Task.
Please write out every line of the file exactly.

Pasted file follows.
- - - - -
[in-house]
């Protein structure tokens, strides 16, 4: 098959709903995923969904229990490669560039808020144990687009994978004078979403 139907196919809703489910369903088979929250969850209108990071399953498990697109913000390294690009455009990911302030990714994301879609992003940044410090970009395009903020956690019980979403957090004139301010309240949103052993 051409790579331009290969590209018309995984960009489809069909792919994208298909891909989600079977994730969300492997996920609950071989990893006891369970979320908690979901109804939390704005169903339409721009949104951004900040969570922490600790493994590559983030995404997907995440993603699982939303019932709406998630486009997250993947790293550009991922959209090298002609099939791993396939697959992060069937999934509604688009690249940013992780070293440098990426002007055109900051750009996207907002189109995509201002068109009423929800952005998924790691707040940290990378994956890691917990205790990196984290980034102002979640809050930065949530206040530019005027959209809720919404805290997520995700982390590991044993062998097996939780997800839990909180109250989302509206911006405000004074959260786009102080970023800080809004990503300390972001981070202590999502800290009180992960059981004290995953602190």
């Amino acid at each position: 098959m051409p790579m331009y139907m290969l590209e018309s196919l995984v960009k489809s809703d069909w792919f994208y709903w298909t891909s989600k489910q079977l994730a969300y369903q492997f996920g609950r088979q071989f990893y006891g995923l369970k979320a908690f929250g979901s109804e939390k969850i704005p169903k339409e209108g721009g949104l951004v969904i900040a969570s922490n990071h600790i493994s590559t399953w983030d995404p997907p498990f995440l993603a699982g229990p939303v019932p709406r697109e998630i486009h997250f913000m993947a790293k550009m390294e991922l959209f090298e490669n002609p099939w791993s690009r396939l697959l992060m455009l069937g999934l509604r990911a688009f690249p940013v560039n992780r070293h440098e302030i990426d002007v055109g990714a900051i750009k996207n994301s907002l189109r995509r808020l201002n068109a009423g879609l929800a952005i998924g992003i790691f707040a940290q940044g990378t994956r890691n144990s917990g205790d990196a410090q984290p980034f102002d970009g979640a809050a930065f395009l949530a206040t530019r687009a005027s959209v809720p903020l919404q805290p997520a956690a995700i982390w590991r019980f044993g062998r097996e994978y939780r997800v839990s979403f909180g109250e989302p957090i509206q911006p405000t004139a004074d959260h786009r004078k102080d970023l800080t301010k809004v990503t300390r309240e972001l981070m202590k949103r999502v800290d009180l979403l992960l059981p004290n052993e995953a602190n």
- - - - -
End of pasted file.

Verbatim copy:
[in-house]
């Protein structure tokens, strides 16, 4: 098959709903995923969904229990490669560039808020144990687009994978004078979403 139907196919809703489910369903088979929250969850209108990071399953498990697109913000390294690009455009990911302030990714994301879609992003940044410090970009395009903020956690019980979403957090004139301010309240949103052993 051409790579331009290969590209018309995984960009489809069909792919994208298909891909989600079977994730969300492997996920609950071989990893006891369970979320908690979901109804939390704005169903339409721009949104951004900040969570922490600790493994590559983030995404997907995440993603699982939303019932709406998630486009997250993947790293550009991922959209090298002609099939791993396939697959992060069937999934509604688009690249940013992780070293440098990426002007055109900051750009996207907002189109995509201002068109009423929800952005998924790691707040940290990378994956890691917990205790990196984290980034102002979640809050930065949530206040530019005027959209809720919404805290997520995700982390590991044993062998097996939780997800839990909180109250989302509206911006405000004074959260786009102080970023800080809004990503300390972001981070202590999502800290009180992960059981004290995953602190």
């Amino acid at each position: 098959m051409p790579m331009y139907m290969l590209e018309s196919l995984v960009k489809s809703d069909w792919f994208y709903w298909t891909s989600k489910q079977l994730a969300y369903q492997f996920g609950r088979q071989f990893y006891g995923l369970k979320a908690f929250g979901s109804e939390k969850i704005p169903k339409e209108g721009g949104l951004v969904i900040a969570s922490n990071h600790i493994s590559t399953w983030d995404p997907p498990f995440l993603a699982g229990p939303v019932p709406r697109e998630i486009h997250f913000m993947a790293k550009m390294e991922l959209f090298e490669n002609p099939w791993s690009r396939l697959l992060m455009l069937g999934l509604r990911a688009f690249p940013v560039n992780r070293h440098e302030i990426d002007v055109g990714a900051i750009k996207n994301s907002l189109r995509r808020l201002n068109a009423g879609l929800a952005i998924g992003i790691f707040a940290q940044g990378t994956r890691n144990s917990g205790d990196a410090q984290p980034f102002d970009g979640a809050a930065f395009l949530a206040t530019r687009a005027s959209v809720p903020l919404q805290p997520a956690a995700i982390w590991r019980f044993g062998r097996e994978y939780r997800v839990s979403f909180g109250e989302p957090i509206q911006p405000t004139a004074d959260h786009r004078k102080d970023l800080t301010k809004v990503t300390r309240e972001l981070m202590k949103r999502v800290d009180l979403l992960l059981p004290n052993e995953a602190n």